A Fire Wise protected home with landscaping designed to minimize fuel that would feed a fire to the doorstep.
Very often, the difference between saving your home in a wild fire and losing it to the flames is pretty much determined by what you do to prepare your property. The U.S. Forest Service calls it being Fire Wise.
I’ve had personal experience in the importance of clearing a wide perimeter around your property to deny fuel—dried wood, grass and trees—to a fire. Back about ten years ago my grandparents’ ranch house near the Cleveland National Forest in San Diego County was spared because of a 150-foot clear space between the flames and the house. And this wasn’t the first time that had happened. Read more »
Local Food Hub’s Kristen Suokko (right) and Bee Thorp (second from right) and Susan Hill (left) explain to USDA’s Deputy Under Secretary Elvis Cordova how the high tunnels extend the growing season and USDA’s commitment to local foods is having an impact. USDA photo by Peter Wood.
Results—at USDA we are constantly tracking and measuring them. We want to know that what we’re doing is making a difference, that we’re making progress towards our mission, that the communities we support are getting the help they need. Recently I had the pleasure of visiting local food stakeholders that are making a real difference in Charlottesville, VA and hear firsthand how USDA programs have made an impact in their community.
During my visit, I had a chance to listen to farmers, local food organizers, and business owners share their experiences involving local food production. Just outside Charlottesville, I toured the Hill Farm and the warehouse of Local Food Hub. The open dialog of these visits is important to me and important to USDA. I strongly believe that we need to hear from the public so we make sure our priorities, programs and services are in line with what the American people need. Read more »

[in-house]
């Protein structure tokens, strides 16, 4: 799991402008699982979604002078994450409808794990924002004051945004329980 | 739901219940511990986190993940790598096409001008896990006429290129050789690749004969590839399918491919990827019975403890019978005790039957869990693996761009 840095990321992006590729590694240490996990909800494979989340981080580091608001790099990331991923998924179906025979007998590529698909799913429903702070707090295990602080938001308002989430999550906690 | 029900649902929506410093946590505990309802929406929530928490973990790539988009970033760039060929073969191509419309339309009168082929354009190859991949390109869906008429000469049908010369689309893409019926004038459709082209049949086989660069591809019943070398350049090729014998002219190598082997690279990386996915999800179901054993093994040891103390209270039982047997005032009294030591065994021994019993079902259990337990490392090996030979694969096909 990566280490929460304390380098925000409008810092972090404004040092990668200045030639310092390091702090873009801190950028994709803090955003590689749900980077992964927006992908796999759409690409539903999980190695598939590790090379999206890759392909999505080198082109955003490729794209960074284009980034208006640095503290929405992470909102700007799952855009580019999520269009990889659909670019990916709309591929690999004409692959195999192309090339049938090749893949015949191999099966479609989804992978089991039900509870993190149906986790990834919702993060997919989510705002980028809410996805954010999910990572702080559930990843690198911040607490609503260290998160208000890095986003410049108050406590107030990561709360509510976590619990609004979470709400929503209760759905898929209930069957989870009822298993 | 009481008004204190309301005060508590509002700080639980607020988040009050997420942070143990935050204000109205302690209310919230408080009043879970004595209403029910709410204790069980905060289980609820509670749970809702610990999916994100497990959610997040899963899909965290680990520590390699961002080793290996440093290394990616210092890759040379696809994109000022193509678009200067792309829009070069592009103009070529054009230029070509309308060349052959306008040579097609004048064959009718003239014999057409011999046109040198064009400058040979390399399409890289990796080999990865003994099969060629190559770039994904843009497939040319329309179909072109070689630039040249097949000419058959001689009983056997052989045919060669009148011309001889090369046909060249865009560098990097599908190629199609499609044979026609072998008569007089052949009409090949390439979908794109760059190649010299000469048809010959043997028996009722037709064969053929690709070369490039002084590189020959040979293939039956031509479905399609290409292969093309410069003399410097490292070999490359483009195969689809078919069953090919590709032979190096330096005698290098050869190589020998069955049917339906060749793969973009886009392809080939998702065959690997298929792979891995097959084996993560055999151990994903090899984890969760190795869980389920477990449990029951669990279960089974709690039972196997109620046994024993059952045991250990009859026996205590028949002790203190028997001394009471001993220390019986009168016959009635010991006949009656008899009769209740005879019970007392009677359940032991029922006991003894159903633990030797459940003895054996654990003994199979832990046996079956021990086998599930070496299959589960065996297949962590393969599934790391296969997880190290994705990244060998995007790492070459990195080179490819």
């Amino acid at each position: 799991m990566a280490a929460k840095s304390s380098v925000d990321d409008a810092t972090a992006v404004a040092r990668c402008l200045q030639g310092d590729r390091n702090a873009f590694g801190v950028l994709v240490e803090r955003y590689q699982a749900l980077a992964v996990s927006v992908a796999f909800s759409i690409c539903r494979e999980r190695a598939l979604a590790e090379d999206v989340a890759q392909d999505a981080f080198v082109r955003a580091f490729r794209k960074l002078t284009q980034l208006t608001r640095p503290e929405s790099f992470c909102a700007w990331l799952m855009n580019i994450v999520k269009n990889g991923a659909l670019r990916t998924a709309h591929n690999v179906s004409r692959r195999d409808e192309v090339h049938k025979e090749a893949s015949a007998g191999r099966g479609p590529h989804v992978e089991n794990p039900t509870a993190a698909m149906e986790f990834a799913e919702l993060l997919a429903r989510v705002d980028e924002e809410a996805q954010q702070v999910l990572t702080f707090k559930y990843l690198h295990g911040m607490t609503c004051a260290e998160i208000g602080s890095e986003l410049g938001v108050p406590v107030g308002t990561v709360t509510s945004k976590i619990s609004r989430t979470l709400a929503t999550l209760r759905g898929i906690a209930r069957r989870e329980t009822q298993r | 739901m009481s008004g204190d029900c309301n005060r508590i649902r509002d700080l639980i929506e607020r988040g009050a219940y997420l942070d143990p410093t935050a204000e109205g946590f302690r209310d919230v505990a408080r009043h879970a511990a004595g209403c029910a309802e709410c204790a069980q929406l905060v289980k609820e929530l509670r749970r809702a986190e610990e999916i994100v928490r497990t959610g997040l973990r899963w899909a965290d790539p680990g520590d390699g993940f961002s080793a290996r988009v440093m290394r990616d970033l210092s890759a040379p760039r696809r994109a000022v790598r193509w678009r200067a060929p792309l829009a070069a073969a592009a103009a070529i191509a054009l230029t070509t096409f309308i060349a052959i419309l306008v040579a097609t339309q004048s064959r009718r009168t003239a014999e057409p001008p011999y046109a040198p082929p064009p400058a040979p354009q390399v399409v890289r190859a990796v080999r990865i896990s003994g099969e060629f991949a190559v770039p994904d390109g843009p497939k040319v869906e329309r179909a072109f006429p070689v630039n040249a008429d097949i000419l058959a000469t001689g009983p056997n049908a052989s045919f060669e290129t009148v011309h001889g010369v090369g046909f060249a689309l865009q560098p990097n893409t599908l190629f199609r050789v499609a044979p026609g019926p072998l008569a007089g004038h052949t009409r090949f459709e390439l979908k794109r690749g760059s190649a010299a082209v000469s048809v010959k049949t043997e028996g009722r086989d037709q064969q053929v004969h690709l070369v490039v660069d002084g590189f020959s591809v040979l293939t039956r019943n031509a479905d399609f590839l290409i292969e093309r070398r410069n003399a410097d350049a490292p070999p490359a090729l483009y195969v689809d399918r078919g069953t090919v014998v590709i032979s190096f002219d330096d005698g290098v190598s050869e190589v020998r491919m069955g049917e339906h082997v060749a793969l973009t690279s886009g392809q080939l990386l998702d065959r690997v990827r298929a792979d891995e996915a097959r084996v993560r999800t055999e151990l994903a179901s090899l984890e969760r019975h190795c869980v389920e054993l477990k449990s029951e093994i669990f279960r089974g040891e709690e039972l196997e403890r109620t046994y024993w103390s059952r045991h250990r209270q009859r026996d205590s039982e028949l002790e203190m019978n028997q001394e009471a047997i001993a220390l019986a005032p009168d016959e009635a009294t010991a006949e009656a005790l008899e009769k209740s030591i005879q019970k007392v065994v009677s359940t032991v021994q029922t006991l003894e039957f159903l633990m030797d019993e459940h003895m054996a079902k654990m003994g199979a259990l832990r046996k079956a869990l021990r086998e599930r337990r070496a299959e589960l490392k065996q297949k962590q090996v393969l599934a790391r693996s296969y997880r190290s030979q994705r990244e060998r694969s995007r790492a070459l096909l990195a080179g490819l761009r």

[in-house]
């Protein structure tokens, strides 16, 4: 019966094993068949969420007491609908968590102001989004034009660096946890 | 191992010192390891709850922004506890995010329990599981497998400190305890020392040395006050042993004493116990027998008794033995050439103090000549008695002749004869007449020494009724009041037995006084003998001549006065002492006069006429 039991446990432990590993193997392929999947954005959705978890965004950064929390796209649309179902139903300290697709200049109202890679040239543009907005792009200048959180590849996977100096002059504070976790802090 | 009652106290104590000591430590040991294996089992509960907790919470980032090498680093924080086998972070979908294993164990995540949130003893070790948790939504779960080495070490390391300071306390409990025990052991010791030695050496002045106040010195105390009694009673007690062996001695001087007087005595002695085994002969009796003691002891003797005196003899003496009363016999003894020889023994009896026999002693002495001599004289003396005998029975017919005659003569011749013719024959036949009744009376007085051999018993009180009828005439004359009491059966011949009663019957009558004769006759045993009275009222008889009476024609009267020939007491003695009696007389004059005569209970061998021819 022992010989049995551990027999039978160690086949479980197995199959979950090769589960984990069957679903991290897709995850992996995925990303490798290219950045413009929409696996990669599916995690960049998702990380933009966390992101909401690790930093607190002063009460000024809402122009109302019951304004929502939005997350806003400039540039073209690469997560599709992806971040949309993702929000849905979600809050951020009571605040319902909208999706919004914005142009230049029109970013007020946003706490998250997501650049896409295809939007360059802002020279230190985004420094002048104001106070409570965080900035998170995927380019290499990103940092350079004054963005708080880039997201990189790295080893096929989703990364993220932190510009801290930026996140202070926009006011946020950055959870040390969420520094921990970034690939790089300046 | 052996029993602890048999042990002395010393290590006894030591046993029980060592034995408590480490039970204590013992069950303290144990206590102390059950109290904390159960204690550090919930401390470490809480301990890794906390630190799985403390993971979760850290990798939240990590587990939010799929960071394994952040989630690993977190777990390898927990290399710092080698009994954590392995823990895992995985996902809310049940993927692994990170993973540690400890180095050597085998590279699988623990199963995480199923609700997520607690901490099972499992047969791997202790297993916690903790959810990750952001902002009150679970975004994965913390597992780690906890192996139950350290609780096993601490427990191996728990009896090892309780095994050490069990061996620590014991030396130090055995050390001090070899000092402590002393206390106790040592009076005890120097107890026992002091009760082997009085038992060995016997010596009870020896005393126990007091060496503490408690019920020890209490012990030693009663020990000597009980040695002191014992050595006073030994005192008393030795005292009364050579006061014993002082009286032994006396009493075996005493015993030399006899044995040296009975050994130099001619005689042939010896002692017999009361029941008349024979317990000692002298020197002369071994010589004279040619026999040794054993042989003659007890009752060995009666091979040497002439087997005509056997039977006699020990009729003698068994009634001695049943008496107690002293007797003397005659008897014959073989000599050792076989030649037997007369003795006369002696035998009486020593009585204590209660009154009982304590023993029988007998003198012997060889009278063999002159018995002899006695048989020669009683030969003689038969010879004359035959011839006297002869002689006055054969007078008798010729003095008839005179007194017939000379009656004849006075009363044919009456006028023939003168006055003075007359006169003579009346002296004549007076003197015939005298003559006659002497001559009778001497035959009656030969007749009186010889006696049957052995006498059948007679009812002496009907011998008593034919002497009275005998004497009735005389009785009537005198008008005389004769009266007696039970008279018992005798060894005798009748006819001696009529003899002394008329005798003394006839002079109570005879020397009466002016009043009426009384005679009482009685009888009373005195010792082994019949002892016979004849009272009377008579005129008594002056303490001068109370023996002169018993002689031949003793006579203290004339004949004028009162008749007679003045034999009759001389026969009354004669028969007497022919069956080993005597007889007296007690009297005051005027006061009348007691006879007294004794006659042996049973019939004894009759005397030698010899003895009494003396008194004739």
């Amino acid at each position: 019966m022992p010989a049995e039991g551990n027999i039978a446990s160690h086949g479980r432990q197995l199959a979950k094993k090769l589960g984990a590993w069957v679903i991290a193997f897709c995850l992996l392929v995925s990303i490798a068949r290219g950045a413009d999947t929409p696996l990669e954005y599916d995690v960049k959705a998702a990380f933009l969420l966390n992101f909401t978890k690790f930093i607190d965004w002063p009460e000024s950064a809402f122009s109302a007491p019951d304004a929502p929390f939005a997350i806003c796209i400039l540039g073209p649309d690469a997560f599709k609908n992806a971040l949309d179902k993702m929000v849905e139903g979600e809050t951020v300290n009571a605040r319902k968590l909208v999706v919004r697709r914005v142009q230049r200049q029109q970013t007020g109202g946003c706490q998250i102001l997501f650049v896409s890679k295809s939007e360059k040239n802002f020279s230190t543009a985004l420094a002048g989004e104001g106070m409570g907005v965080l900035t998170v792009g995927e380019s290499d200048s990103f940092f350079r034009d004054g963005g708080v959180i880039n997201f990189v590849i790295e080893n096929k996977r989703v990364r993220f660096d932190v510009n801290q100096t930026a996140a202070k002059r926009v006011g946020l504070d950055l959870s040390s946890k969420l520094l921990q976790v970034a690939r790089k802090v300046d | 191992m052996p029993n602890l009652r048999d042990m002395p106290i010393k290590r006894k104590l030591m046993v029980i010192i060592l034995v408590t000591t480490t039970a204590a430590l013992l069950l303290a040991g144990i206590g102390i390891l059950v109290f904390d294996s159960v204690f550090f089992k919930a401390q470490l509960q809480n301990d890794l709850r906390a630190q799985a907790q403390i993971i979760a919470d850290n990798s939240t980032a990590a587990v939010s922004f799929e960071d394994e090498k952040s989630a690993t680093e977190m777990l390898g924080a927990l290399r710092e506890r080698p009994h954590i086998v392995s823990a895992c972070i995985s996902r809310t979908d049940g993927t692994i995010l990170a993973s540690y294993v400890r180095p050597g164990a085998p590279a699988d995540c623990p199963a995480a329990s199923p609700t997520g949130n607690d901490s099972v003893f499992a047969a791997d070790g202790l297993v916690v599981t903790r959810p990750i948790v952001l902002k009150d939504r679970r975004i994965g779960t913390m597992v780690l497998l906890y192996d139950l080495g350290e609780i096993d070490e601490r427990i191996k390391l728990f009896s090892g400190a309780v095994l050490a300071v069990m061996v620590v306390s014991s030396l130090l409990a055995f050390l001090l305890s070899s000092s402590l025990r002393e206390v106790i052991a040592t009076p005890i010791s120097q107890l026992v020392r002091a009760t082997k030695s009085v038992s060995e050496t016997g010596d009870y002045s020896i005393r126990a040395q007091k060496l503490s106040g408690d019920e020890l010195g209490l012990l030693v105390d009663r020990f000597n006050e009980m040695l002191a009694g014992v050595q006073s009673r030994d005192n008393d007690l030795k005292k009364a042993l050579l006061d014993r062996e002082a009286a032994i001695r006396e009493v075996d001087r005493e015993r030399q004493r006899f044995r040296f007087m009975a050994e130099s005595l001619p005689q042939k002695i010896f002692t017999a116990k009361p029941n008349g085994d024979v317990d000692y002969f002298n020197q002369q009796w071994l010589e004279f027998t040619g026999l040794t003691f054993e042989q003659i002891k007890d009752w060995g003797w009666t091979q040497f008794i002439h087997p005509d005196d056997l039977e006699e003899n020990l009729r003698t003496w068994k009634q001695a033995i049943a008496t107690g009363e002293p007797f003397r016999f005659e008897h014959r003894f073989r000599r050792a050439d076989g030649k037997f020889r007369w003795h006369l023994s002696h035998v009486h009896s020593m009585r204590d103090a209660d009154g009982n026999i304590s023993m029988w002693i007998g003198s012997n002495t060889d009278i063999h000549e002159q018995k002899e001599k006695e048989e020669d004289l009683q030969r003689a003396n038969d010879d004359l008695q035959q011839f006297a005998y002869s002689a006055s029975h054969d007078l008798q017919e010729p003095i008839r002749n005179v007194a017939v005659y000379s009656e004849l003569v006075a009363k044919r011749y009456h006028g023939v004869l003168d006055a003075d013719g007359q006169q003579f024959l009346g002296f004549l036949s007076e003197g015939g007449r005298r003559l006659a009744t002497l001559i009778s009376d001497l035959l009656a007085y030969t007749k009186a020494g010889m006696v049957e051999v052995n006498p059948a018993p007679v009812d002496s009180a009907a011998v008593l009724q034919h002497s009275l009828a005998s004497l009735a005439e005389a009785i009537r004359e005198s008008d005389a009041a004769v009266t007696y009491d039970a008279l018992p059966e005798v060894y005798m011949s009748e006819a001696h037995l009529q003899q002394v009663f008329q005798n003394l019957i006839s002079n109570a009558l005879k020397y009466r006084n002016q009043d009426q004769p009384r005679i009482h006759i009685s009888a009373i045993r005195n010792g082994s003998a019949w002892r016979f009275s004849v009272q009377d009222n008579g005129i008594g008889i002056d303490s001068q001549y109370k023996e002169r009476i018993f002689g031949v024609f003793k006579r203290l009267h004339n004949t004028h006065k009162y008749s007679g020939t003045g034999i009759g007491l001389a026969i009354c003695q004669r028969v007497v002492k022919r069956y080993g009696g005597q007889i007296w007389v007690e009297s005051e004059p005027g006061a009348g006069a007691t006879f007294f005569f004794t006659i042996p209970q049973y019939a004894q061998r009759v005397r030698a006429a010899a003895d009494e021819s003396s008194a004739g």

Jessa Kay Cruz of the Xerces Society (with net) examines wild bees along with participants at the Lockeford Plant Materials Center’s Open House in April 2015. Photo by Amber Kerr.
All this month we will be taking a look at what a changing climate means to Agriculture. The ten regional USDA Climate Hubs were established to synthesize and translate climate science and research into easily understood products and tools that land managers can use to make climate-informed decisions. The Hubs work at the regional level with an extensive network of trusted USDA agency partners, technical service providers, University collaborators, and private sector advisers to ensure they have the information they need to respond to producers that are dealing with the effects of a variable climate. USDA’s Climate Hubs are part of our broad commitment to developing the next generation of climate solutions, so that our agricultural leaders have the modern technologies and tools they need to adapt and succeed in the face of a changing climate.”
There are many ways that farmers can use plant cover to mitigate and adapt to climate change. To learn climate-smart practices, farmers can turn to resources like USDA’s Plant Materials Center in Lockeford, California (CAPMC) which is one of 25 PMCs nationwide. Established in the 1930’s to help with plant-based tools to combat the Dust Bowl, the PMCs test, develop, and deploy plant mixtures and cultivars to solve conservation challenges. These challenges include soil erosion, water and air pollution, riparian degradation, loss of wildlife habitat – and now, climate change. Read more »